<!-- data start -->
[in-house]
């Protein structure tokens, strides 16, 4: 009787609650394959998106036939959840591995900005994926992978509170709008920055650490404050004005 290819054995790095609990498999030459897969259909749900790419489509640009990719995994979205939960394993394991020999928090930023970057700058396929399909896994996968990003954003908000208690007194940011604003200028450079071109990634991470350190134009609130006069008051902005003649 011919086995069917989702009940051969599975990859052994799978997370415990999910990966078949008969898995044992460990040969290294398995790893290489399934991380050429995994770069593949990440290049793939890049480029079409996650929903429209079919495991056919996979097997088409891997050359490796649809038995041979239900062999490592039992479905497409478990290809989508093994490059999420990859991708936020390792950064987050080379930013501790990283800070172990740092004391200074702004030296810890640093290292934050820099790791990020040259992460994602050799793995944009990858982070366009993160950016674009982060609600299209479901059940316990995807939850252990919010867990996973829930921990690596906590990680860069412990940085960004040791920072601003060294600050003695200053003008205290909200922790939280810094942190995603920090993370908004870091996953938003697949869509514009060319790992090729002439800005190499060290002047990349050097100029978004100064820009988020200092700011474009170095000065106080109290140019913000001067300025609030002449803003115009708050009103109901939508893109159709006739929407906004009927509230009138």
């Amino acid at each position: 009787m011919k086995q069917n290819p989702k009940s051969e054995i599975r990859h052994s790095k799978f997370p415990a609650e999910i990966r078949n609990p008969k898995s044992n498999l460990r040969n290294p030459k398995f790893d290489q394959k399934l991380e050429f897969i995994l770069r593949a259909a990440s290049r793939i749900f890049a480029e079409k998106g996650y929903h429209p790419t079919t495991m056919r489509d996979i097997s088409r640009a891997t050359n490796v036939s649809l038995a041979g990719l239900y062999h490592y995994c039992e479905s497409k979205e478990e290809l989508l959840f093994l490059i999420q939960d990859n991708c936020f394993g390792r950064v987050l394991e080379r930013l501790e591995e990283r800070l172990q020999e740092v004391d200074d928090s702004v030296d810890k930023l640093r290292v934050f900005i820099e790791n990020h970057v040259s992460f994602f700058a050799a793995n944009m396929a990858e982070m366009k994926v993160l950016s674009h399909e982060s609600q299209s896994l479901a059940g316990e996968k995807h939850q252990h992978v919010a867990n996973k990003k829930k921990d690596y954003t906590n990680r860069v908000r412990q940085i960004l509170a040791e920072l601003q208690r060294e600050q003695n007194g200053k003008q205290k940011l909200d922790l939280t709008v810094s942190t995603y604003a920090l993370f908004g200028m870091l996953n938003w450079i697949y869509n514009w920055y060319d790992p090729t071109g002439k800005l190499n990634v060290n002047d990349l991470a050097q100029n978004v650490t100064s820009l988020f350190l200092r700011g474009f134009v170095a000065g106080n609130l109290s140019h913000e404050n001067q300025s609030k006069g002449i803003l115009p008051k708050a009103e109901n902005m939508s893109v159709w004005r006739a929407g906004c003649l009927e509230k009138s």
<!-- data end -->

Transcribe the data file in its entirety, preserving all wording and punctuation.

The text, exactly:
[in-house]
């Protein structure tokens, strides 16, 4: 009787609650394959998106036939959840591995900005994926992978509170709008920055650490404050004005 290819054995790095609990498999030459897969259909749900790419489509640009990719995994979205939960394993394991020999928090930023970057700058396929399909896994996968990003954003908000208690007194940011604003200028450079071109990634991470350190134009609130006069008051902005003649 011919086995069917989702009940051969599975990859052994799978997370415990999910990966078949008969898995044992460990040969290294398995790893290489399934991380050429995994770069593949990440290049793939890049480029079409996650929903429209079919495991056919996979097997088409891997050359490796649809038995041979239900062999490592039992479905497409478990290809989508093994490059999420990859991708936020390792950064987050080379930013501790990283800070172990740092004391200074702004030296810890640093290292934050820099790791990020040259992460994602050799793995944009990858982070366009993160950016674009982060609600299209479901059940316990995807939850252990919010867990996973829930921990690596906590990680860069412990940085960004040791920072601003060294600050003695200053003008205290909200922790939280810094942190995603920090993370908004870091996953938003697949869509514009060319790992090729002439800005190499060290002047990349050097100029978004100064820009988020200092700011474009170095000065106080109290140019913000001067300025609030002449803003115009708050009103109901939508893109159709006739929407906004009927509230009138």
């Amino acid at each position: 009787m011919k086995q069917n290819p989702k009940s051969e054995i599975r990859h052994s790095k799978f997370p415990a609650e999910i990966r078949n609990p008969k898995s044992n498999l460990r040969n290294p030459k398995f790893d290489q394959k399934l991380e050429f897969i995994l770069r593949a259909a990440s290049r793939i749900f890049a480029e079409k998106g996650y929903h429209p790419t079919t495991m056919r489509d996979i097997s088409r640009a891997t050359n490796v036939s649809l038995a041979g990719l239900y062999h490592y995994c039992e479905s497409k979205e478990e290809l989508l959840f093994l490059i999420q939960d990859n991708c936020f394993g390792r950064v987050l394991e080379r930013l501790e591995e990283r800070l172990q020999e740092v004391d200074d928090s702004v030296d810890k930023l640093r290292v934050f900005i820099e790791n990020h970057v040259s992460f994602f700058a050799a793995n944009m396929a990858e982070m366009k994926v993160l950016s674009h399909e982060s609600q299209s896994l479901a059940g316990e996968k995807h939850q252990h992978v919010a867990n996973k990003k829930k921990d690596y954003t906590n990680r860069v908000r412990q940085i960004l509170a040791e920072l601003q208690r060294e600050q003695n007194g200053k003008q205290k940011l909200d922790l939280t709008v810094s942190t995603y604003a920090l993370f908004g200028m870091l996953n938003w450079i697949y869509n514009w920055y060319d790992p090729t071109g002439k800005l190499n990634v060290n002047d990349l991470a050097q100029n978004v650490t100064s820009l988020f350190l200092r700011g474009f134009v170095a000065g106080n609130l109290s140019h913000e404050n001067q300025s609030k006069g002449i803003l115009p008051k708050a009103e109901n902005m939508s893109v159709w004005r006739a929407g906004c003649l009927e509230k009138s």